Anyone who knows me knows that I'm not a big fan of country music. It's nothing personal. The reason is simple. It's the same reason I don't like brussel sprouts, okra, tomatoes and oysters: I just don't. It's about your 'taste' for food, music, climates, colors and cars. Some people like blues, some like rap, some like county. The latter is usually not for me.
But I DID have a GREAT time at the Grand Ole Opry in Nashville on Tuesday night this week. You might be thinking, "Wow...Brian has serious issues. Does he not know that the Grand Ole Opry is pretty much all Country Music?" Actually, I do.
See, while the music wasn't necessarily my preferred style, what I appreciate even more than a bullseye genre of music is live music that is done with excellence. And I assure you that the Opry specializes in excellence! Every performer or group did three songs. Usually one was a big hit - either today or in a day gone by. Often one was a recently written song that they were hoping would make it big. But all three were done with the highest levels of skill. The singers were incredible. The musicians were off the charts good. And there wasn't a single band that wasn't awesomely good. Every one of them was incredible.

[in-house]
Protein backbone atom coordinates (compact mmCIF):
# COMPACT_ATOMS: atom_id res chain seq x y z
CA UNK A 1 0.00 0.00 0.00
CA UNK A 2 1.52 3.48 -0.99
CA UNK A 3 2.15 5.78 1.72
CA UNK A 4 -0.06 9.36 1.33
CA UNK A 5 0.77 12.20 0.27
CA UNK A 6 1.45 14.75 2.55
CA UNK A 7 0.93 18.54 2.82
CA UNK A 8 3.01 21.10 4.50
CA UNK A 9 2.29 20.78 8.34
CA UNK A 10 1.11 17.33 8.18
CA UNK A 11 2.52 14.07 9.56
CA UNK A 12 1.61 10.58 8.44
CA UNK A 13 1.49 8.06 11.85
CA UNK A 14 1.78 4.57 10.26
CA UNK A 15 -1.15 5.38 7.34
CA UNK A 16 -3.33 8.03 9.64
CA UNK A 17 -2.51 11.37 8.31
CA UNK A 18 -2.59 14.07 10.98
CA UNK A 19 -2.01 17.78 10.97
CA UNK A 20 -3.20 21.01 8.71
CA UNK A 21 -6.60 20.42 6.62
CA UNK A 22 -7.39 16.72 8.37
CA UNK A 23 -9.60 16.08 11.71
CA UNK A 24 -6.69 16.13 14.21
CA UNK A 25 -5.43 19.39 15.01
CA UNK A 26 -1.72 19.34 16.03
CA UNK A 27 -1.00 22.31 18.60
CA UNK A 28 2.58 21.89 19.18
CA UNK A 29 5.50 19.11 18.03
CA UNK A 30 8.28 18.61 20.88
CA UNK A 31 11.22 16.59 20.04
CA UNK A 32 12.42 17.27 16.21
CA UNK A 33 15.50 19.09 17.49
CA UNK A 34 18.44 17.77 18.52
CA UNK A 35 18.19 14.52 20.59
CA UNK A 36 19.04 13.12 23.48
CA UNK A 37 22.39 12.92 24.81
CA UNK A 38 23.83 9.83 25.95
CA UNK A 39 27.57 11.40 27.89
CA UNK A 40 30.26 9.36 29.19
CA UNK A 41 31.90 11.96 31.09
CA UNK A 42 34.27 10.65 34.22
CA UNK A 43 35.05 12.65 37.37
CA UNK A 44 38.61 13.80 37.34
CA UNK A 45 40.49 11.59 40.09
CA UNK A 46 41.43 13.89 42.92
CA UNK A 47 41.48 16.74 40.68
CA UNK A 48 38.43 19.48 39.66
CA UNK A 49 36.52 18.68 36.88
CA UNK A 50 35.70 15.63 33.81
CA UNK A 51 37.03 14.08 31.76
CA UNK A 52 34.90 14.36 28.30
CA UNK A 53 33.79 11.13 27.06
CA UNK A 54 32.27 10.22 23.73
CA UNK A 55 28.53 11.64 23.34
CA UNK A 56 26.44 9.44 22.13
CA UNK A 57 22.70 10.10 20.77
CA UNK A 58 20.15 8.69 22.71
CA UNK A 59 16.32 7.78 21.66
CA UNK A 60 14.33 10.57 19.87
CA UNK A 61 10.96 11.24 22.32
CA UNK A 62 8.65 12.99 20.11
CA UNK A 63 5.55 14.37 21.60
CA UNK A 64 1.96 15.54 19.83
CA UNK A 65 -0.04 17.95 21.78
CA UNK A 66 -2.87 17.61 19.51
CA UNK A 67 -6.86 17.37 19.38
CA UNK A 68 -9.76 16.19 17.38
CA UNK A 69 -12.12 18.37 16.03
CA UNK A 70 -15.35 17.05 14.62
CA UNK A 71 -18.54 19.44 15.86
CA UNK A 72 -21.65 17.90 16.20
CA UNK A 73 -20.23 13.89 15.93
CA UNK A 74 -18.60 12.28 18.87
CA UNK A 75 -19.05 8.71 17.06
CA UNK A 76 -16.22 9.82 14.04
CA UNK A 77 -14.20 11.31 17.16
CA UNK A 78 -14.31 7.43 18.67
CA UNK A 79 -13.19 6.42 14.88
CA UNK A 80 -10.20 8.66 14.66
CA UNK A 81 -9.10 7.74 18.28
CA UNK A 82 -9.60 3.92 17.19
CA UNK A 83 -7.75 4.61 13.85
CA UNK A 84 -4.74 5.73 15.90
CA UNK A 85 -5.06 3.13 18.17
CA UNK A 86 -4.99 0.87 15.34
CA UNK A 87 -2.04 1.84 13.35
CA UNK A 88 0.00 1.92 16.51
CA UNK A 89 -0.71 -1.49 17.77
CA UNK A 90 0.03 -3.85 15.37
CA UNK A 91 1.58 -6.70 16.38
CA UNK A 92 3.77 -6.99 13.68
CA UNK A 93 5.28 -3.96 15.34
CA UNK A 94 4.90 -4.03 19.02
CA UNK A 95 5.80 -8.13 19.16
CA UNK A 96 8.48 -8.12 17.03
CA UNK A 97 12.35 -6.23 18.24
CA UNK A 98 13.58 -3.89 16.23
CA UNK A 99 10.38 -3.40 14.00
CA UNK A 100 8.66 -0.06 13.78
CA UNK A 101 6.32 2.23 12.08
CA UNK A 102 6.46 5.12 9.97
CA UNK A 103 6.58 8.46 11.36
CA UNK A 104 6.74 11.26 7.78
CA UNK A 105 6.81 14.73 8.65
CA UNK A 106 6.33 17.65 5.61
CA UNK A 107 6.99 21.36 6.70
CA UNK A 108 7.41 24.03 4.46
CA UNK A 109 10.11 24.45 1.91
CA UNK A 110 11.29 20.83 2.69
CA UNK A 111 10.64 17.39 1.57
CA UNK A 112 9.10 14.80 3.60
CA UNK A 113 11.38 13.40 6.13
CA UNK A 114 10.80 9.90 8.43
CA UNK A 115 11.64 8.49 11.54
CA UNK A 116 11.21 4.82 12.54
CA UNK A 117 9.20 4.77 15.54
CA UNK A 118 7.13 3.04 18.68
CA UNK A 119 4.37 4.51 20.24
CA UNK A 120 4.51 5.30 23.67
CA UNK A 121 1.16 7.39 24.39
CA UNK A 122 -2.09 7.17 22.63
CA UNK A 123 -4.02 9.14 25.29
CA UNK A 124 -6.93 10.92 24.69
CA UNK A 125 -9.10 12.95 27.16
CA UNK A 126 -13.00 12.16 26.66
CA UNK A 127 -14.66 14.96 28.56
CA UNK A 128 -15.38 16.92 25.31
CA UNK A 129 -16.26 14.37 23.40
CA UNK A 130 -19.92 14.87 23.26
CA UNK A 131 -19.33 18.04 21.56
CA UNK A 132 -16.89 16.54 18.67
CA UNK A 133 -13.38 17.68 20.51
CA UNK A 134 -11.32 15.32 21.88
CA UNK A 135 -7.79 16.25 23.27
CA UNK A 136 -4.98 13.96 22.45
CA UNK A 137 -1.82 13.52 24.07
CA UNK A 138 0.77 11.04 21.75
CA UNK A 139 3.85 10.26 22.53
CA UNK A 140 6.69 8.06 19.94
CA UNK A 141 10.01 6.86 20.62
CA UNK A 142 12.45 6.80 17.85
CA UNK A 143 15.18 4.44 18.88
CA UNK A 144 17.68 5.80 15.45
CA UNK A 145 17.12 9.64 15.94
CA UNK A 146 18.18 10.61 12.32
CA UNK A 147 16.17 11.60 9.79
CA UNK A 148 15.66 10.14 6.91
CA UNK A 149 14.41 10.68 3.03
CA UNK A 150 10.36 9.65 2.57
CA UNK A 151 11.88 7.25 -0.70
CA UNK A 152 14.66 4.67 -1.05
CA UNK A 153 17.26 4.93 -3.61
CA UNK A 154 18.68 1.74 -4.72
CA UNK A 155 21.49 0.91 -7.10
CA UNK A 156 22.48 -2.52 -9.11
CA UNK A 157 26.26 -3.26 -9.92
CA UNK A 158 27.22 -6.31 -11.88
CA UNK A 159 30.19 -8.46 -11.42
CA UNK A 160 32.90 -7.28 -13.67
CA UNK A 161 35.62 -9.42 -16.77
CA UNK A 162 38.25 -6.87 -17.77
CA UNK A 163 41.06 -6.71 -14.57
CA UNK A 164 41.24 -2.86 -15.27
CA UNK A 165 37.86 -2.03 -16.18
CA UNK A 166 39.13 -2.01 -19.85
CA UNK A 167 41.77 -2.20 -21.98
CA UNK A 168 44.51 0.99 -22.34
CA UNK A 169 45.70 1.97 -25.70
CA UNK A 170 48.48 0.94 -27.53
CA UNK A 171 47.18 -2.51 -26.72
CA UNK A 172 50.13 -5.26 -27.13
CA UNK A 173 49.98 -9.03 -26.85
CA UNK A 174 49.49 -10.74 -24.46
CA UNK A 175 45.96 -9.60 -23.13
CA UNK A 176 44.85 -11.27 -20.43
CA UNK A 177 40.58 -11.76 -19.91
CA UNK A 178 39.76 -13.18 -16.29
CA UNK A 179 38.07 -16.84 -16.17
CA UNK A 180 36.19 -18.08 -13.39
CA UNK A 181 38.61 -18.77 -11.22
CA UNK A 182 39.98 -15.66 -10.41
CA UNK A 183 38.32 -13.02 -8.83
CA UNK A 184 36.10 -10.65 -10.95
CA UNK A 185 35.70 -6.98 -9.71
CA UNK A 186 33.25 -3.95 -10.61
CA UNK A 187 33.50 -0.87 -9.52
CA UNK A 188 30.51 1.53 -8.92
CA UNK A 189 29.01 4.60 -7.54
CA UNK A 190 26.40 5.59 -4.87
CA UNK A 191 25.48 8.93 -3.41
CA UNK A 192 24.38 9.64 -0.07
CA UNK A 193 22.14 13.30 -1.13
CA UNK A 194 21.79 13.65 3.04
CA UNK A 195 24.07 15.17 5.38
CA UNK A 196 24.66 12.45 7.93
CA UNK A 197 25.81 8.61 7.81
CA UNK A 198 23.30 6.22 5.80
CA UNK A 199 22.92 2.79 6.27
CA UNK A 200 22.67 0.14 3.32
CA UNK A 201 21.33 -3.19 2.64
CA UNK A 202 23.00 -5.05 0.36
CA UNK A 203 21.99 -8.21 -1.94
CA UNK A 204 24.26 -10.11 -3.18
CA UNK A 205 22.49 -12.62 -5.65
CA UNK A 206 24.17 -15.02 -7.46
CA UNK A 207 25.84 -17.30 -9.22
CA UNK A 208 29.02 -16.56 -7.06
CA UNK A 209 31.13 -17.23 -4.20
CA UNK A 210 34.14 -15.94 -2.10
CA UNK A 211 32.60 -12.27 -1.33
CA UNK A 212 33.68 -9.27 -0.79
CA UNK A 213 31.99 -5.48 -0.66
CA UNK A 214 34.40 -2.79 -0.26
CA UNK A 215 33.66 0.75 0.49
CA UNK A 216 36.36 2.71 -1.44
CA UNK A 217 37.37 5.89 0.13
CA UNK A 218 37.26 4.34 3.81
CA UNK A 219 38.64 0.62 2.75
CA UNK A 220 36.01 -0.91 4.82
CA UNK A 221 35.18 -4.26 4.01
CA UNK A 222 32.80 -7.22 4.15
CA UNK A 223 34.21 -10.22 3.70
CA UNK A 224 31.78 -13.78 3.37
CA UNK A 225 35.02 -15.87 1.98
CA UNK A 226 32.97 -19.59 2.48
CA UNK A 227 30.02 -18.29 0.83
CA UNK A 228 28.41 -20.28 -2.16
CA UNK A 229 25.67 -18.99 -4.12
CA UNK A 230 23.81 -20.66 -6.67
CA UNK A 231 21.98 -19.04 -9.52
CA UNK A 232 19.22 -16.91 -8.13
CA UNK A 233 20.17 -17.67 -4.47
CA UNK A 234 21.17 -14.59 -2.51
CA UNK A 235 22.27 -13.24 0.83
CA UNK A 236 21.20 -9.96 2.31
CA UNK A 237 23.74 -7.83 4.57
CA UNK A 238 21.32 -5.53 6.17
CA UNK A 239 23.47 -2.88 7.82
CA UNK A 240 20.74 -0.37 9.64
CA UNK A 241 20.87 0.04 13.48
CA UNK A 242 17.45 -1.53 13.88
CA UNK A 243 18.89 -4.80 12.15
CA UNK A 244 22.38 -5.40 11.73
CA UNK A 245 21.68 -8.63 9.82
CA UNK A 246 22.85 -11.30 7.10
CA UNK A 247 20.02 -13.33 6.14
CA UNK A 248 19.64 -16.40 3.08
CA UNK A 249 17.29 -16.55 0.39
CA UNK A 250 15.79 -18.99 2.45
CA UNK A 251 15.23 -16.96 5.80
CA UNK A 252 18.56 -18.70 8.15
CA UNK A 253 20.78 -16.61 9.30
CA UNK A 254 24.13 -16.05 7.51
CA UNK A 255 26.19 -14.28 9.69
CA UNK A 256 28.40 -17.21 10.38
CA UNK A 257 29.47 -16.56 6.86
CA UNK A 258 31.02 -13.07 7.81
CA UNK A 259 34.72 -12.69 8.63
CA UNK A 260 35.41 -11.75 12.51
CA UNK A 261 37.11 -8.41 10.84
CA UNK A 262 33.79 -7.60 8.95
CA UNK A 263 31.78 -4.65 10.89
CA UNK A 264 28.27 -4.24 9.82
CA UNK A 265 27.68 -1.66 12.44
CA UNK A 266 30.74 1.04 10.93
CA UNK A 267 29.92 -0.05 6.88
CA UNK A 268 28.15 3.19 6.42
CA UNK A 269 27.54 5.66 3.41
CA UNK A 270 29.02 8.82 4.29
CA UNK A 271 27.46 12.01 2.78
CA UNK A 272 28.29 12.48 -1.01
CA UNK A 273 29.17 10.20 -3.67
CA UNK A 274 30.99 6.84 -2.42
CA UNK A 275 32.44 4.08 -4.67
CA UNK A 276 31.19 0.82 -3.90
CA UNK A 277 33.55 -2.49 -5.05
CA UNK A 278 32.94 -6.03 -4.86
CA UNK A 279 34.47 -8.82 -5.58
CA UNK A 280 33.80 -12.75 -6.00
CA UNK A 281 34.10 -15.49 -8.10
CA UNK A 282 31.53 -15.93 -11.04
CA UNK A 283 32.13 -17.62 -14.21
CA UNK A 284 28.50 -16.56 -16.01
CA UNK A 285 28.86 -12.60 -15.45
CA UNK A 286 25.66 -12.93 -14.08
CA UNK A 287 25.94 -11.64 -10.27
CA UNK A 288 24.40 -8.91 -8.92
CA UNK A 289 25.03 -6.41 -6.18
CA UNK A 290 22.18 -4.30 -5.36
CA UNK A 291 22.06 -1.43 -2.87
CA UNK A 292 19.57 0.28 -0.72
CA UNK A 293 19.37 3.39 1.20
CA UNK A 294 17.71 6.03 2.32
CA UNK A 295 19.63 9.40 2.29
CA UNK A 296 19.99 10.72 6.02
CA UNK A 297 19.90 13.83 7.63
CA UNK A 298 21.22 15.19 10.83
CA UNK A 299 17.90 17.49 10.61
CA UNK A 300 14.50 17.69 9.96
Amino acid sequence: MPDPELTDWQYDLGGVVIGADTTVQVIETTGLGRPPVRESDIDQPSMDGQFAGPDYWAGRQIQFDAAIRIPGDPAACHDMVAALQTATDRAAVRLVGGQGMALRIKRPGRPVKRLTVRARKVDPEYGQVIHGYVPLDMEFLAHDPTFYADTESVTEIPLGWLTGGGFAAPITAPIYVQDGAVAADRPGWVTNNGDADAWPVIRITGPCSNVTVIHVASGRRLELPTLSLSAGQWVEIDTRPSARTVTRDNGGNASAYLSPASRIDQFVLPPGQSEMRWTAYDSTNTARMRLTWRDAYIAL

Truth be told, I didn't recognize any of the names. Not a single one. But I DID recognize one or two of their songs. Craig Morgan was there performing, "That's What I Love About Sunday" and we got to see Thompson Square do "Are You Gonna Kiss Me Or Not?". But I didn't know who those people were before Tuesday.
What I also found interesting was the alternating of eras. One group would be a traditional, old school country music band. The next would be new, modern country. Then they'd have a bluegrass group. Then another new, up and coming group. Back and forth it went between new and old, new and old.
This was fascinating to me, and it reminded me of an old German theologian named Jurgen Moltmann who famously said that for a revolution to last, it must "revere the sacred symbols of the past, all the while ruthlessly revising them." The Opry has thrived through multiple generations because it does exactly that. It doesn't discard the sacred symbols of country music. But it doesn't cling to them with unchanging stubbornness, either. It reveres it's past, but ruthlessly revises the symbols and traditions to make way for the future. To do otherwise is to become obsolete.
Excellence and Relevance are two things that the Opry has figured out, and it's why my time there was a great treat - a true gift - even if it was Country Music!